Waste Not, Want Not: Increasing Sustainability on SDG&E Campuses

Waste Not, Want Not: Increasing Sustainability on SDG&E Campuses

Food waste is a growing problem in America, with more than 30 million tons of uneaten food added to our landfills each year. As these discarded items rot, they produce methane, a potent greenhouse gas (GHG) which contributes to climate change.

Reducing food waste is something we can all make changes in our daily lives to contribute to, and San Diego Gas & Electric (SDG&E) is taking steps to do our part to help create a healthier future for our environment by implementing programs that lessen the amount of waste generated at company facilities.

It's what's on the inside that counts

Mother Nature isn’t perfect. She has character and personality. These traits often make their way into our fruits and vegetables, producing perfectly crooked carrots or tasty twisted turnips. Unfortunately, many of these less-than-beautiful mishaps—which account for approximately 20 percent of US-grown produce—are discarded before they ever hit the store shelves because of stringent cosmetic standards placed on food.

The team behind the cafés at SDG&E’s Kearny Mesa campus and Sempra’s downtown Headquarters—has implemented programs to keep these perfect tasting (yet less than perfect looking) goods out of trash bins and landfills.

Partnering with local farmers, the cafes feature “Imperfectly Delicious Produce” on daily menus offered to employees and visitors. Using these Grade A fruits and vegetables, which would normally be left un-harvested in the field, not only makes for satisfied SDG&E diners, but also supports local farmers and prevents these items from being added to landfills.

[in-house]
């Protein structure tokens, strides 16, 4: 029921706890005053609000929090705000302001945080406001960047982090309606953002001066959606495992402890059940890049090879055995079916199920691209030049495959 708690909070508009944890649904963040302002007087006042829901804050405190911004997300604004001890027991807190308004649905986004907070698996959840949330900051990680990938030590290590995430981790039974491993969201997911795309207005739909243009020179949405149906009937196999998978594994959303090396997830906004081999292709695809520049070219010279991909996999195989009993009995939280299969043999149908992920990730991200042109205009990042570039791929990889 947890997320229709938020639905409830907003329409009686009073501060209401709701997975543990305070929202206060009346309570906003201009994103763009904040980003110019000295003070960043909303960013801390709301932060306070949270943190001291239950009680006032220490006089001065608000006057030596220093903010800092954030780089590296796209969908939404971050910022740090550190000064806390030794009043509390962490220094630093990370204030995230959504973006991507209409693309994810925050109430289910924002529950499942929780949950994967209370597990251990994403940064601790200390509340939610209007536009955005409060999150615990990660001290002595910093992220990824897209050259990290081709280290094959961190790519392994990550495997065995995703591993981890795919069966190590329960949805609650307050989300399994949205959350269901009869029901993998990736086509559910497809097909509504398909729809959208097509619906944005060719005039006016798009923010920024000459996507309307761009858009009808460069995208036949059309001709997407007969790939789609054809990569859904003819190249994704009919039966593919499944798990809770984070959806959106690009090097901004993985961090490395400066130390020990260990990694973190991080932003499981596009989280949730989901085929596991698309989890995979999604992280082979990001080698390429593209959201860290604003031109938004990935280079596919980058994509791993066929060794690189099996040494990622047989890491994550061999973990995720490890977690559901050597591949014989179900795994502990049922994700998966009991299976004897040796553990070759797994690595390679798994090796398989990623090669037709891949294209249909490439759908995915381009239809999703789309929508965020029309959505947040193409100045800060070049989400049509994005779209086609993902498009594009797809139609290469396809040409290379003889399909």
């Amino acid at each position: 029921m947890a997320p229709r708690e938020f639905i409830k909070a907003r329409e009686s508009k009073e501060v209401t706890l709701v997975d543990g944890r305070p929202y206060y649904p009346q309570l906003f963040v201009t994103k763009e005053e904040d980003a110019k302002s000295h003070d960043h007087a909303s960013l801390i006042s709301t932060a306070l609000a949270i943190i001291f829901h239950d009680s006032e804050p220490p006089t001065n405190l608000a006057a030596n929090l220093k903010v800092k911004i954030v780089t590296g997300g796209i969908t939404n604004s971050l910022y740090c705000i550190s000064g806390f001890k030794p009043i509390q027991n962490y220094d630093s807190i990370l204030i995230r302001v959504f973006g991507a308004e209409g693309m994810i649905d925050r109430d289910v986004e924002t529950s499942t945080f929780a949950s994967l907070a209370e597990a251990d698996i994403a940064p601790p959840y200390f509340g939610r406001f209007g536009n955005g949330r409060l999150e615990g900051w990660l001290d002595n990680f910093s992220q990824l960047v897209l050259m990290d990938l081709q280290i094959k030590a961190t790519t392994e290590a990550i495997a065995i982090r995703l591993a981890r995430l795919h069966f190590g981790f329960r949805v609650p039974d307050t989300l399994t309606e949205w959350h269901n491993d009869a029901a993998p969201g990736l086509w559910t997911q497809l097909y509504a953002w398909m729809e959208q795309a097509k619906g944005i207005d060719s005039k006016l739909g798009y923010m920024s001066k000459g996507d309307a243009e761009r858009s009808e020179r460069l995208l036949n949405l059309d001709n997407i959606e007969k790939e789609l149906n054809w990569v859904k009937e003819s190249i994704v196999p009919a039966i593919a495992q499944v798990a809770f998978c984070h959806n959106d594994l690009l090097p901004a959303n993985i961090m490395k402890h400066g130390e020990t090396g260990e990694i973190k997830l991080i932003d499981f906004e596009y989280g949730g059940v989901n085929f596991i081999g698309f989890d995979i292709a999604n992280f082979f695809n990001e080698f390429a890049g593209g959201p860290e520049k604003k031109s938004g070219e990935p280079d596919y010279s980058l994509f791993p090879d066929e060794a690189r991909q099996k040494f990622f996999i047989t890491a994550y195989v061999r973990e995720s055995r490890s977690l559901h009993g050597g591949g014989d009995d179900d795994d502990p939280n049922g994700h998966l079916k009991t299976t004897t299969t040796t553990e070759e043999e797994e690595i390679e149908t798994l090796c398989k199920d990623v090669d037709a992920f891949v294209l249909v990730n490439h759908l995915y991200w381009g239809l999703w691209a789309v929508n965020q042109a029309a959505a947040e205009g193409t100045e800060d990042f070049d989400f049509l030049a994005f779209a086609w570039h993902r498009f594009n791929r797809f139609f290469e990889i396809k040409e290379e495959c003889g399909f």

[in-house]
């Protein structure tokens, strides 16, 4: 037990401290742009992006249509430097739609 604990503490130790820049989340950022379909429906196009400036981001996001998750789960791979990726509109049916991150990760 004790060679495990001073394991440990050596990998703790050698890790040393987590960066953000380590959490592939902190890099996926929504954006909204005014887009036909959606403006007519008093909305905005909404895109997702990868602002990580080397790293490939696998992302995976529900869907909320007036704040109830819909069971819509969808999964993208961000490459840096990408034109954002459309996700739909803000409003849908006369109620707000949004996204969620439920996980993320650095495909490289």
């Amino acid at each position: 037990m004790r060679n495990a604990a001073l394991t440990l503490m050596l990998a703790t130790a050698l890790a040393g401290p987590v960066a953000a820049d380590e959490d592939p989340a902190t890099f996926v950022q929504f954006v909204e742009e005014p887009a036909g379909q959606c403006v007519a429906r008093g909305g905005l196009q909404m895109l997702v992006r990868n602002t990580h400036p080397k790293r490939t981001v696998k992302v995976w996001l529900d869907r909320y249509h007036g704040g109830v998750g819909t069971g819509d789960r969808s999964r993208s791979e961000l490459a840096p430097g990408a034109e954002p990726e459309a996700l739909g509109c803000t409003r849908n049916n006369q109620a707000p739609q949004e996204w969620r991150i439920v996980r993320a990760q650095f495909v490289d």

Using every last scrap

Beyond using produce that others may toss for aesthetics, both cafes send leftover food scraps to the San Diego City Miramar Greenery composting facility to be converted to nutrient rich compost.

Composting organic waste like food scraps and yard trimmings keeps materials out of landfills and helps the environment by enriching the soil. The Environmental Protection Agency estimates 20 to 30 percent of annual food wasted in the US could be converted into compost, yet the actual amount diverted from landfills is estimated to be less than three percent. 

Since launching the composting program in 2012, SDG&E cafes have diverted more than 120 tons of waste from landfills—preventing an estimated 8.6 tons of methane from entering our atmosphere.

Enriching our communities

Sustainable living doesn’t end when SDG&E employees go home at the end of the day. These programs provide SDG&E employees with knowledge they can share with family, friends and neighbors so we can all make the most of our natural resources, reduce food waste and protect the environment.